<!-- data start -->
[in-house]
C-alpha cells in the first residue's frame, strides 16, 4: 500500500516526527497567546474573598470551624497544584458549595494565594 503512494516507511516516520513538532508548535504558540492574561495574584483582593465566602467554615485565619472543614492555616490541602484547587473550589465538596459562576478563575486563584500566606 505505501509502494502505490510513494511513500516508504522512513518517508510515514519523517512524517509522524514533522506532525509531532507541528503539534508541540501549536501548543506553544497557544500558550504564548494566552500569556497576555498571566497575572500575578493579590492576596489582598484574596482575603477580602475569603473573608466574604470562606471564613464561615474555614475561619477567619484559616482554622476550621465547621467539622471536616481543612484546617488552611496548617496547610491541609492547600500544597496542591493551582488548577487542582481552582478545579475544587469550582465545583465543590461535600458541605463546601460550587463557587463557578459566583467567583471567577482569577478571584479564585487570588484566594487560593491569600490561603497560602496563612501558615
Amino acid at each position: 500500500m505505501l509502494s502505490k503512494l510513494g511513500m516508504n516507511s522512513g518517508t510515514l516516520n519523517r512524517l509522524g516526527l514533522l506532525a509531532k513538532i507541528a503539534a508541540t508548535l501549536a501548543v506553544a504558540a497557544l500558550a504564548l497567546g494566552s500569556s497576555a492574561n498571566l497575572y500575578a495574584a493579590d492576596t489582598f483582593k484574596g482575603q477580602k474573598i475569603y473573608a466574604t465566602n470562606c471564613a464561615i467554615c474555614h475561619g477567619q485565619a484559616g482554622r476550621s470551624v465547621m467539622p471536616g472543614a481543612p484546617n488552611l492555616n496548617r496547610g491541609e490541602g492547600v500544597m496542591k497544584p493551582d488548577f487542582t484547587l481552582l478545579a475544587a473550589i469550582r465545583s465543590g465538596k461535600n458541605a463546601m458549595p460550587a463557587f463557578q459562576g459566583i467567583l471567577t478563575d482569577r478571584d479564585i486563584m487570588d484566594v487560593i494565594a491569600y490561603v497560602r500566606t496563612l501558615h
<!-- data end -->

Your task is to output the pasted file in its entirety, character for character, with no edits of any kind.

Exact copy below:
[in-house]
C-alpha cells in the first residue's frame, strides 16, 4: 500500500516526527497567546474573598470551624497544584458549595494565594 503512494516507511516516520513538532508548535504558540492574561495574584483582593465566602467554615485565619472543614492555616490541602484547587473550589465538596459562576478563575486563584500566606 505505501509502494502505490510513494511513500516508504522512513518517508510515514519523517512524517509522524514533522506532525509531532507541528503539534508541540501549536501548543506553544497557544500558550504564548494566552500569556497576555498571566497575572500575578493579590492576596489582598484574596482575603477580602475569603473573608466574604470562606471564613464561615474555614475561619477567619484559616482554622476550621465547621467539622471536616481543612484546617488552611496548617496547610491541609492547600500544597496542591493551582488548577487542582481552582478545579475544587469550582465545583465543590461535600458541605463546601460550587463557587463557578459566583467567583471567577482569577478571584479564585487570588484566594487560593491569600490561603497560602496563612501558615
Amino acid at each position: 500500500m505505501l509502494s502505490k503512494l510513494g511513500m516508504n516507511s522512513g518517508t510515514l516516520n519523517r512524517l509522524g516526527l514533522l506532525a509531532k513538532i507541528a503539534a508541540t508548535l501549536a501548543v506553544a504558540a497557544l500558550a504564548l497567546g494566552s500569556s497576555a492574561n498571566l497575572y500575578a495574584a493579590d492576596t489582598f483582593k484574596g482575603q477580602k474573598i475569603y473573608a466574604t465566602n470562606c471564613a464561615i467554615c474555614h475561619g477567619q485565619a484559616g482554622r476550621s470551624v465547621m467539622p471536616g472543614a481543612p484546617n488552611l492555616n496548617r496547610g491541609e490541602g492547600v500544597m496542591k497544584p493551582d488548577f487542582t484547587l481552582l478545579a475544587a473550589i469550582r465545583s465543590g465538596k461535600n458541605a463546601m458549595p460550587a463557587f463557578q459562576g459566583i467567583l471567577t478563575d482569577r478571584d479564585i486563584m487570588d484566594v487560593i494565594a491569600y490561603v497560602r500566606t496563612l501558615h